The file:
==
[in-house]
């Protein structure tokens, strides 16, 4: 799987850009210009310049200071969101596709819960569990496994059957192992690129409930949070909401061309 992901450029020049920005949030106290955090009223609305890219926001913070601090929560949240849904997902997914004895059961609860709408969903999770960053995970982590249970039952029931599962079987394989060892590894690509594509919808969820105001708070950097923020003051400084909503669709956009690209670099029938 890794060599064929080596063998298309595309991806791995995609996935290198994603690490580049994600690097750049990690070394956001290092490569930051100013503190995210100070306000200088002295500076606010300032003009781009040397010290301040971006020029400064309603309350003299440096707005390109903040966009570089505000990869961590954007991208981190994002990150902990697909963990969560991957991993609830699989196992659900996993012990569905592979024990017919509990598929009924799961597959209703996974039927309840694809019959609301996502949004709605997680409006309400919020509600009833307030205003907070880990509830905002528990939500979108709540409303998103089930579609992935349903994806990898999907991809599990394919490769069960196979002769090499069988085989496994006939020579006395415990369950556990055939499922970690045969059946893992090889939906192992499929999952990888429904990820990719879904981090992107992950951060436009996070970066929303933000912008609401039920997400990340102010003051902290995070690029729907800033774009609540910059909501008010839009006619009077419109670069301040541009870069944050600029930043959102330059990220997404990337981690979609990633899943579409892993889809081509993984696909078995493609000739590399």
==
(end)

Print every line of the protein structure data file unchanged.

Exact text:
[in-house]
């Protein structure tokens, strides 16, 4: 799987850009210009310049200071969101596709819960569990496994059957192992690129409930949070909401061309 992901450029020049920005949030106290955090009223609305890219926001913070601090929560949240849904997902997914004895059961609860709408969903999770960053995970982590249970039952029931599962079987394989060892590894690509594509919808969820105001708070950097923020003051400084909503669709956009690209670099029938 890794060599064929080596063998298309595309991806791995995609996935290198994603690490580049994600690097750049990690070394956001290092490569930051100013503190995210100070306000200088002295500076606010300032003009781009040397010290301040971006020029400064309603309350003299440096707005390109903040966009570089505000990869961590954007991208981190994002990150902990697909963990969560991957991993609830699989196992659900996993012990569905592979024990017919509990598929009924799961597959209703996974039927309840694809019959609301996502949004709605997680409006309400919020509600009833307030205003907070880990509830905002528990939500979108709540409303998103089930579609992935349903994806990898999907991809599990394919490769069960196979002769090499069988085989496994006939020579006395415990369950556990055939499922970690045969059946893992090889939906192992499929999952990888429904990820990719879904981090992107992950951060436009996070970066929303933000912008609401039920997400990340102010003051902290995070690029729907800033774009609540910059909501008010839009006619009077419109670069301040541009870069944050600029930043959102330059990220997404990337981690979609990633899943579409892993889809081509993984696909078995493609000739590399």